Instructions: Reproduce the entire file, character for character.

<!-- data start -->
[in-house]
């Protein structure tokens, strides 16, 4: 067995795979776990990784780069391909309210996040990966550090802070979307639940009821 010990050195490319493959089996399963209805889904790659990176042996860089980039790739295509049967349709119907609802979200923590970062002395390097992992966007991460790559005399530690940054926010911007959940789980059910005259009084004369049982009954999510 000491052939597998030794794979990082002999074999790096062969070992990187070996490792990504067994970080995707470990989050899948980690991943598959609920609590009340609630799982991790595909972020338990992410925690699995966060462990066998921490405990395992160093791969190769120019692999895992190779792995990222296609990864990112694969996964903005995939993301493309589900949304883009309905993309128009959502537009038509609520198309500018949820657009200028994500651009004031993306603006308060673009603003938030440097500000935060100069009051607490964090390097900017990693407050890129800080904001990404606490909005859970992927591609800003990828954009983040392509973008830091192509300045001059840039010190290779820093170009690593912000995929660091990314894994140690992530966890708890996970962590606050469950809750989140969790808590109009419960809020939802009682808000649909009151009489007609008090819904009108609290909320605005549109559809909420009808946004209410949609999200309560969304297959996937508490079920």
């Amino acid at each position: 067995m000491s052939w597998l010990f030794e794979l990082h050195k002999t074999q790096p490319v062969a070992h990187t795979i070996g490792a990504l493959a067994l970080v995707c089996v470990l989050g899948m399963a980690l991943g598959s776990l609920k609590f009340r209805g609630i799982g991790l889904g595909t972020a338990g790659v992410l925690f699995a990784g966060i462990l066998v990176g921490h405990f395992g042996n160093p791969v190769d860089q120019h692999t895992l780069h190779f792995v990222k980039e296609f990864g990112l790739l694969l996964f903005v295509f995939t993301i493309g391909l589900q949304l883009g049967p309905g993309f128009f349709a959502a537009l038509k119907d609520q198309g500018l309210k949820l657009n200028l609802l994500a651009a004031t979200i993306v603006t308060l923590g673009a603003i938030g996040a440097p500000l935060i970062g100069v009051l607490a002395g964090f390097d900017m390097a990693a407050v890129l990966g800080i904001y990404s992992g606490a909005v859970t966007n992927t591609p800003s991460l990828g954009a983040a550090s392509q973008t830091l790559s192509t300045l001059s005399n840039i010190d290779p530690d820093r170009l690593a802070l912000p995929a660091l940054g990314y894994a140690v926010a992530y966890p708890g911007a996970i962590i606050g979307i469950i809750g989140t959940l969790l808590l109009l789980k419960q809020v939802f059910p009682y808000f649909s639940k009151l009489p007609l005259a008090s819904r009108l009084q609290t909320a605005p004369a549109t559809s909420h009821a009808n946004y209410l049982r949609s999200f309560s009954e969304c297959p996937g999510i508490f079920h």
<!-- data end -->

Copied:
[in-house]
């Protein structure tokens, strides 16, 4: 067995795979776990990784780069391909309210996040990966550090802070979307639940009821 010990050195490319493959089996399963209805889904790659990176042996860089980039790739295509049967349709119907609802979200923590970062002395390097992992966007991460790559005399530690940054926010911007959940789980059910005259009084004369049982009954999510 000491052939597998030794794979990082002999074999790096062969070992990187070996490792990504067994970080995707470990989050899948980690991943598959609920609590009340609630799982991790595909972020338990992410925690699995966060462990066998921490405990395992160093791969190769120019692999895992190779792995990222296609990864990112694969996964903005995939993301493309589900949304883009309905993309128009959502537009038509609520198309500018949820657009200028994500651009004031993306603006308060673009603003938030440097500000935060100069009051607490964090390097900017990693407050890129800080904001990404606490909005859970992927591609800003990828954009983040392509973008830091192509300045001059840039010190290779820093170009690593912000995929660091990314894994140690992530966890708890996970962590606050469950809750989140969790808590109009419960809020939802009682808000649909009151009489007609008090819904009108609290909320605005549109559809909420009808946004209410949609999200309560969304297959996937508490079920």
């Amino acid at each position: 067995m000491s052939w597998l010990f030794e794979l990082h050195k002999t074999q790096p490319v062969a070992h990187t795979i070996g490792a990504l493959a067994l970080v995707c089996v470990l989050g899948m399963a980690l991943g598959s776990l609920k609590f009340r209805g609630i799982g991790l889904g595909t972020a338990g790659v992410l925690f699995a990784g966060i462990l066998v990176g921490h405990f395992g042996n160093p791969v190769d860089q120019h692999t895992l780069h190779f792995v990222k980039e296609f990864g990112l790739l694969l996964f903005v295509f995939t993301i493309g391909l589900q949304l883009g049967p309905g993309f128009f349709a959502a537009l038509k119907d609520q198309g500018l309210k949820l657009n200028l609802l994500a651009a004031t979200i993306v603006t308060l923590g673009a603003i938030g996040a440097p500000l935060i970062g100069v009051l607490a002395g964090f390097d900017m390097a990693a407050v890129l990966g800080i904001y990404s992992g606490a909005v859970t966007n992927t591609p800003s991460l990828g954009a983040a550090s392509q973008t830091l790559s192509t300045l001059s005399n840039i010190d290779p530690d820093r170009l690593a802070l912000p995929a660091l940054g990314y894994a140690v926010a992530y966890p708890g911007a996970i962590i606050g979307i469950i809750g989140t959940l969790l808590l109009l789980k419960q809020v939802f059910p009682y808000f649909s639940k009151l009489p007609l005259a008090s819904r009108l009084q609290t909320a605005p004369a549109t559809s909420h009821a009808n946004y209410l049982r949609s999200f309560s009954e969304c297959p996937g999510i508490f079920h």